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Local Seniors Rally From Retirement Home to Support Protests Against Police Violence

Local seniors who once marched for Civil Rights rallied over the last week to show their support for a new generation they see as carrying on the torch in an ongoing fight against racism and injustice.

Seniors at both Goodwin House communities — in Alexandria (4800 Fillmore Avenue) and Bailey’s Crossroads (3440 S Jefferson Street) — that couldn’t attend local vigils and rallies decided to host some of their own in their facilities.

Staff said at in Alexandria nearly 80 residents and staff gathered in our courtyard area for a silent vigil held to honor George Floyd, whose death in Minneapolis sparked international protests. At the Bailey’s Crossroads, residents couldn’t leave the facility but made signs that decorated the nearby street to support the Black Lives Matter movement.

At the Alexandria location, a chaplain offered a prayer and song, followed by 8 minutes and 46 seconds of silence. Staff said the ceremony was broadcast on the internal TV channel for those residents are who are unable or uncomfortable leaving their apartments.

The vigils and surrounding activities started with a group of advocates in the Bailey’s Crossroads facility called the Silver Panther Huddles.

“We started after the Women’s March on Washington, to do advocacy works,” said Carol Lewis, one of the organizers and a resident of the Bailey’s Crossroads facility. “One of the women in that group had the idea of doing something to honor George Floyd, but she was in quarantine. She had to stay in her apartment and couldn’t take it over, but word got passed along to the rest of the women in the huddle.”

Protesting injustice is something many of the residents of Goodwin House were familiar with long before they moved into the senior-care facility.

“We had people in our 80s, or in our 90s, and some were some of the people here were working on Civil Rights things in the ’40s and ’50s,” said Margaret Sullivan, one of the lead organizers of the vigil. “We had people who had been at the March on Washington when MLK spoke, but we also had with us some of our younger staff members who have come to the United States as children and were both participating in their own right and watching people who had done it before. We were in a sense keeping on with the work and passing it on.”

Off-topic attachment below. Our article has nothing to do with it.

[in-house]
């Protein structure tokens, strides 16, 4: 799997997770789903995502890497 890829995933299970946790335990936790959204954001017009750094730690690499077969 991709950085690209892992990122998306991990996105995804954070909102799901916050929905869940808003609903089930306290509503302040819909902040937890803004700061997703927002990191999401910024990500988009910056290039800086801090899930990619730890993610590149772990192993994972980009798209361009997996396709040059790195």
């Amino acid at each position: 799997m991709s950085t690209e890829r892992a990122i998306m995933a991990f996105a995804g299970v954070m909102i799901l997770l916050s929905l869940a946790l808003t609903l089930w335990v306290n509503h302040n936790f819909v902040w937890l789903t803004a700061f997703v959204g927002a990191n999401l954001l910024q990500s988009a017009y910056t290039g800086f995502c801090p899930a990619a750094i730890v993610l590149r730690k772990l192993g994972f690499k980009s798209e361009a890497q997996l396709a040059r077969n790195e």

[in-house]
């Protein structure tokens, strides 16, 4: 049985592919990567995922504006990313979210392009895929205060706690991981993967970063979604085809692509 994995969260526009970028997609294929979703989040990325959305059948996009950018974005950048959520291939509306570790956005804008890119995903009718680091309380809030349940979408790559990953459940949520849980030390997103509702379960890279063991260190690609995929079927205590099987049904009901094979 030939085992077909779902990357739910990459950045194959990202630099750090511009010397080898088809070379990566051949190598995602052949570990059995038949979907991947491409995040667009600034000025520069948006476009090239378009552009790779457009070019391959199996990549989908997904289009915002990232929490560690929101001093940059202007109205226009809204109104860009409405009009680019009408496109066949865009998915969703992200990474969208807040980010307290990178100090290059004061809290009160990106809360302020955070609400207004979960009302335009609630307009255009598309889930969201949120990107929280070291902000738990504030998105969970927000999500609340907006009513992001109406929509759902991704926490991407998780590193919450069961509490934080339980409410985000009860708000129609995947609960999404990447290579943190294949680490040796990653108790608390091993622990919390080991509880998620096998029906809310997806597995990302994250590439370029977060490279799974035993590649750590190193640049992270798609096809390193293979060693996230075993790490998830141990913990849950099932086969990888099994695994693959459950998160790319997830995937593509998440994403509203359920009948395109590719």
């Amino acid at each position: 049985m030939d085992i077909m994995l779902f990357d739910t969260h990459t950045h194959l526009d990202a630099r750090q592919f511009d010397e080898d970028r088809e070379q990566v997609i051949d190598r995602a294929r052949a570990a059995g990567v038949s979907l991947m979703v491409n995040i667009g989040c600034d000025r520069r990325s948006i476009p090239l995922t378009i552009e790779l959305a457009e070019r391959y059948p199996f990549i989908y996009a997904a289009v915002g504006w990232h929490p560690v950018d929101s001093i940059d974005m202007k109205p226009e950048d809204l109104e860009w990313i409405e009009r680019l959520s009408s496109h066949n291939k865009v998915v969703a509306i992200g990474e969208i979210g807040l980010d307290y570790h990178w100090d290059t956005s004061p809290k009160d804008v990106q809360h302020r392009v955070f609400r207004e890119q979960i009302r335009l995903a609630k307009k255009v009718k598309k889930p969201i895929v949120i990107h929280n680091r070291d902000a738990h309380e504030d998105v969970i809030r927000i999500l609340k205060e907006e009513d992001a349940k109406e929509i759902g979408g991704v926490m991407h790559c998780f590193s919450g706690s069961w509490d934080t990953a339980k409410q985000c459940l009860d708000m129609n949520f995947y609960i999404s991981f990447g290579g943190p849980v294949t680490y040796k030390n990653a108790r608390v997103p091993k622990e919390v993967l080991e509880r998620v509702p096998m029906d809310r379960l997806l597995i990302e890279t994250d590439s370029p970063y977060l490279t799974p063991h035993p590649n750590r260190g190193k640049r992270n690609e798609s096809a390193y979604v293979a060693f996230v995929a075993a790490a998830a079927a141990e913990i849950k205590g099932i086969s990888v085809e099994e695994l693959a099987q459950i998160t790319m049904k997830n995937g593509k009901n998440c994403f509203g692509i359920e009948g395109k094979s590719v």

Lewis said many of those in Goodwin House spent their formative years protesting. Lewis recalled her own involvement with the Poor People’s March on Washington and traveling, against the wishes of her parents, to anti-war protests in the ’60s.

“Many of the women on the huddle and live here were part of the earlier protests and the Civil Rights movements,” Lewis said. “One of the first things Margaret [Sullivan] did when she opened the vigil was to ask about people who did this work in the ’40s and there were a couple of hands, more from the ’60s.”

Sullivan said that when the director of Goodwin House found out that the residents at the Bailey’s Crossroads facility were planning a vigil, they stepped in to help coordinate the activity with the Alexandria location. Sullivan noted that it was also a chance for employees at the facility who have been unable to attend the marches in D.C. to show their support.

“A member of the staff said afterward how pleased she was to see this at her work,” Sullivan said. “Another member of the staff was very clear before we started said that she, as a young black woman, wanted to go down to the (National) Mall and the White House and march. She and many of the other staff members who had been involved in Goodwin House and Civil Rights things for years had not gone because they didn’t want to bring the virus back, but they were as determined to be a part of this and to keep silence and honor George Floyd and speak out for justice as we were.”

Lewis said that many old residents said similarities to the fights they experienced in their lifetime, from Civil Rights to demonstrations in support of the gay, lesbian and transgender communities.

“What I sensed this time around, with these vigils and protests, there seems to be a real chance for change,” Lewis said. “Of course I thought that in the ’60s too.”

Sullivan joked that many seniors wanted to break out of the facility and march nearby in support, but that concerns about the still lingering COVID-19 — which has been particularly fatal in Alexandria’s senior care facilities — kept them from doing so.

“We’re all old and creaky, a good number of us are in walkers and wheelchairs, but for me and for a lot of the people here, it was a chance to do something — to be involved again,” Lewis said, “and to let people know that this didn’t happen yesterday. Racism isn’t new and it wasn’t new in the ’60s either. It goes way back. It was a very somber experience, but quite touching.”

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